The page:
New seal in the timing cover


Then fitted the 5,613 bolts to the timing cover. Careful not to over torque them as bending the timing cover is a real risk from overtightening. It's really common and I always measure my timing covers for flatness before reuse. Otherwise I bin them without question. Replacing them in situ when they leak is a ball ache so definitely worth making sure it's flat at this point. Sealant is ok but don't go overboard as it can work it's way into places it shouldn't. I found this cover to be flat so didn't use any sealant and torqued the bolts correctly.

I also fitted the water pump. A recently removed one from another engine. Nothing wrong with it. The head was swapped to one with a bypass so it needed a new pump. This one is non bypass for a metro head which is what is being fitted.


I also fitted the buckets and chest covers.


Next up I fitted the drop gear housing . I forgot to take pics of it but it's important to measure end float of the two gears with gaskets in place. You can use a feeler gauge to do both the primary gear and the idler gear. People advocate for a dti but it's not necessary for either measurement. Especially on a standard engine like this which isn't using anything but factory tolerances.


I'm missing a flywheel but I fitted the over as it gets it out the way.


Next up I gave it some head. The old head had rust on the face and a rotten bypass fitting. I had a spare head from my previous 998 in my '83 Mini. It's flat and fitted with unleaded seats so saves on lead additive.


However I did take the opportunity to rebuild it with lapped valves and new stem seals.


My preferred method of lapping is using a drill. Because I'm lazy. A nice dull valve face is a good sign of well lapped valves.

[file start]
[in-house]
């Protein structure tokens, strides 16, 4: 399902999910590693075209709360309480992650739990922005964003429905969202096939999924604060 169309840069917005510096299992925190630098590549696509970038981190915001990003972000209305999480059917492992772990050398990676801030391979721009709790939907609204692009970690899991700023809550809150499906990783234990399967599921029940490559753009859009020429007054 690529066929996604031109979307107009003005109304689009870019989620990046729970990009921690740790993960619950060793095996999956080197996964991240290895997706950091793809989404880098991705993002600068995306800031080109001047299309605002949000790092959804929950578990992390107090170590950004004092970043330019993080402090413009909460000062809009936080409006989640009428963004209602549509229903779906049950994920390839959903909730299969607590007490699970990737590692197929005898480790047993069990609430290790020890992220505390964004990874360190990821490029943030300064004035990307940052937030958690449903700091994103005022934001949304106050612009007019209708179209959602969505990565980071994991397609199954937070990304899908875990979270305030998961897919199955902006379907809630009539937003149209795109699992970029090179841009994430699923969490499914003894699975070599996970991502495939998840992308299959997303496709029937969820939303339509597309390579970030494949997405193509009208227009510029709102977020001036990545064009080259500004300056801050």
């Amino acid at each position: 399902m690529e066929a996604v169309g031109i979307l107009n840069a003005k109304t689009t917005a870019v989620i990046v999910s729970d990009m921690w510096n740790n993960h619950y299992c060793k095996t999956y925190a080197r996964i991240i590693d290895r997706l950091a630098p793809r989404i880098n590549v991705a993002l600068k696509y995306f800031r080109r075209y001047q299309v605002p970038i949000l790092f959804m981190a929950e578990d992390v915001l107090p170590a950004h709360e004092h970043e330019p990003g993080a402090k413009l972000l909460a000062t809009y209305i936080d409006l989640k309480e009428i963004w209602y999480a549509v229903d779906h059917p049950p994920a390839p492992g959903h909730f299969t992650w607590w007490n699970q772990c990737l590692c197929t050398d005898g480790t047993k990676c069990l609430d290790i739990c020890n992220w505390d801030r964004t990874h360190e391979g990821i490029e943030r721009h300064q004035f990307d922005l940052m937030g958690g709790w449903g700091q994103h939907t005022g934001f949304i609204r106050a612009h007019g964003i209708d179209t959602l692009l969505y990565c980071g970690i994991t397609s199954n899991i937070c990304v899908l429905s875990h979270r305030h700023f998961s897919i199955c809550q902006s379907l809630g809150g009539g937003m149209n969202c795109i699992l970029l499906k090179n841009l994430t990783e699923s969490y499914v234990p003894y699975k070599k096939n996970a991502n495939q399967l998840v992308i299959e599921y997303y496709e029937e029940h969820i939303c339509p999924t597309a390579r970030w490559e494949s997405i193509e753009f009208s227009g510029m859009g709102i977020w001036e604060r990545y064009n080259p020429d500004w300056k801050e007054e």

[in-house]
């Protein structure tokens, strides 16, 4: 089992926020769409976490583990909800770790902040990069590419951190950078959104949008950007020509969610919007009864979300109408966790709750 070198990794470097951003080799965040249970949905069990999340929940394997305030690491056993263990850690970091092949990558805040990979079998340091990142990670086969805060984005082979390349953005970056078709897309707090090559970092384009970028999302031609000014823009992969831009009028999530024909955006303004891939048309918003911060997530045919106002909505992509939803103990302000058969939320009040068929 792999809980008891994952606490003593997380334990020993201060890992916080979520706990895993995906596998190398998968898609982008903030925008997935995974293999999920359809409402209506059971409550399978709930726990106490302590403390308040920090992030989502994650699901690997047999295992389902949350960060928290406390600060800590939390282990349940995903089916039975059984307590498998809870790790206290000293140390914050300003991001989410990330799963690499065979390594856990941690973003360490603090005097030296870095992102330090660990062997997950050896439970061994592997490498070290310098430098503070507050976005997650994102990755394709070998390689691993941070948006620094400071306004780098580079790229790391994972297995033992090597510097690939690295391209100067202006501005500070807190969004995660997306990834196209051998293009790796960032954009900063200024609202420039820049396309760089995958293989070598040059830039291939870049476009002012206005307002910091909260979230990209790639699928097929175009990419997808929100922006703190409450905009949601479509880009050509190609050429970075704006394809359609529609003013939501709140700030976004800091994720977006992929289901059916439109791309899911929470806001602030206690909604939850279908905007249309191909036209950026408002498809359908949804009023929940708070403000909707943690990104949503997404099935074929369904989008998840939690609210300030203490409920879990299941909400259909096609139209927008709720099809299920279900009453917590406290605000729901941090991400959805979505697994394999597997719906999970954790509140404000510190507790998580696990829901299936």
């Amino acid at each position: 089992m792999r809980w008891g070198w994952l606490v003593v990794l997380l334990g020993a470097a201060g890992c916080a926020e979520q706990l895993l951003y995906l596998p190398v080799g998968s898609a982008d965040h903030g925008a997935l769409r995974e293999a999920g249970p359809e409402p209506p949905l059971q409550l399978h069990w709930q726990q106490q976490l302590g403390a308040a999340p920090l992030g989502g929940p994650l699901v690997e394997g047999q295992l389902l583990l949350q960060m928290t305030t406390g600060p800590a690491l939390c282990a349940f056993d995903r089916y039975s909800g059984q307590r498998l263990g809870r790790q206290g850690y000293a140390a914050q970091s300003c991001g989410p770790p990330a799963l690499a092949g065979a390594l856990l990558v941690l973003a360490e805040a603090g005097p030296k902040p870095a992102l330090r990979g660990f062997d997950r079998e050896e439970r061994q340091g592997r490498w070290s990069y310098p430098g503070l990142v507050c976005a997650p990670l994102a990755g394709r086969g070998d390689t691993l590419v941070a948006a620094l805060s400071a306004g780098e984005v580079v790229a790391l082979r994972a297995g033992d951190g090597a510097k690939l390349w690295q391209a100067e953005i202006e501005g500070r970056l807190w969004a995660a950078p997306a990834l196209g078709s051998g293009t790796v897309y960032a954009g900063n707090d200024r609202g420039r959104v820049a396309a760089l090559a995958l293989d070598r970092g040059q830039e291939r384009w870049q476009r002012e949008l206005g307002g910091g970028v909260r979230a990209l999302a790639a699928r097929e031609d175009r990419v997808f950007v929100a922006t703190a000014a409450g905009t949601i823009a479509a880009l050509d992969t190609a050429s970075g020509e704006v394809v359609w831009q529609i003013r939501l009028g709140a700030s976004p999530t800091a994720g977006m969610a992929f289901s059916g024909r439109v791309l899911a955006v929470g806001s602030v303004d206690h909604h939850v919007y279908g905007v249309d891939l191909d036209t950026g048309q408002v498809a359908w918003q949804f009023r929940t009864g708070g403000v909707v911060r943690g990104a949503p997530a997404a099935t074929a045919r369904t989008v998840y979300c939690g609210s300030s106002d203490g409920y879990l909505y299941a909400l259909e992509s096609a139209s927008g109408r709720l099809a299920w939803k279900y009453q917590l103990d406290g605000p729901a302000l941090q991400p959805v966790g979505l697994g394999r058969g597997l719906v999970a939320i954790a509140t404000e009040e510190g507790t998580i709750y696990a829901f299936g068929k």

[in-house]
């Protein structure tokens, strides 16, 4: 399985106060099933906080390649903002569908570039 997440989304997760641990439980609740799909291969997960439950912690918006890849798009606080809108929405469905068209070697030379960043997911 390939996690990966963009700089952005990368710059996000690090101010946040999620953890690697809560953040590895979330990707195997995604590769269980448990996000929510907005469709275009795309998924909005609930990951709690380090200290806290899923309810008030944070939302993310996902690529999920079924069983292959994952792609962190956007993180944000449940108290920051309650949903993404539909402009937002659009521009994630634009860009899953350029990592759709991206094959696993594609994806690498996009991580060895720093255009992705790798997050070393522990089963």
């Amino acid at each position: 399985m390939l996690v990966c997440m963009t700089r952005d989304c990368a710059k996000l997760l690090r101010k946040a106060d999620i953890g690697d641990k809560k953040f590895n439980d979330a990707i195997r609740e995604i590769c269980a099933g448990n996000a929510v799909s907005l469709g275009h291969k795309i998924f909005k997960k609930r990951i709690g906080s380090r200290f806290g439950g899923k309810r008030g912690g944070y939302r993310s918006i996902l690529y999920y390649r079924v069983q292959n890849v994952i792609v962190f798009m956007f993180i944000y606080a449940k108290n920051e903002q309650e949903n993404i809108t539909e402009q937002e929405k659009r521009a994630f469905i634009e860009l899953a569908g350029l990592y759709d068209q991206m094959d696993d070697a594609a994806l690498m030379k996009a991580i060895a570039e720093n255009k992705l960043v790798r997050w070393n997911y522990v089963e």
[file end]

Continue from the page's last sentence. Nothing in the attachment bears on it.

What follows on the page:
Springs all fitted


Exhaust manifold studs back in and ready to go on


Head slotted on


And tightened down in a two stage tightening process. 25lb then 50lb. I'll nip them up in the car if there's any sign of leaking then retorque after a couple of heat cycles.


At this point I also set the tappet gaps using the rule of 9 (number your valves 1 to 8, as each rocker presses on a valve adjust the equivalent valve that adds up to 9 e.g valve 1 is compressed so adjust valve 8. 4 is compressed so adjust 5).


At this point we're pretty much done. Fit the dizzy, a few brackets, and a rocker cover. Then plug up the holes for storage


Took me 6-7 hours in total. Still missing some bits but I have a few missing and other bits are easier fitted once in the car.

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  • Tommyboy12 changed the title to Tommy's A-series Misery - Building an A-series engine

More welding tonight! I'm now targeting September for this. Potentially Rustival if I can manage it!

First step. Cut out the rust


Then paint some bits inside and weld in the new metal


Lastly. Paint in brown (obviously)


Also I went from a rusty hole in the wafer thin footwell to a very big hole. Anyone who knows Minis knows there should be a brake line there too and you can see it hanging down in the last pic. I cut through it because I'm replacing the lines anyway and don't care. I didn't weld the floor in this evening as I ran out of time but that's the next job.

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22 hours ago, Tommyboy12 said:

fitted the 5,613 bolts to the timing cover

God yes. Bad memories. Especially as I forgot to fit the oil flinger so had to take it off again. Then refit it again 😭 

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11 hours ago, Matty said:

God yes. Bad memories. Especially as I forgot to fit the oil flinger so had to take it off again. Then refit it again 😭 

I nearly forgot the flinger! Thankfully I hadn't put any bolts in yet!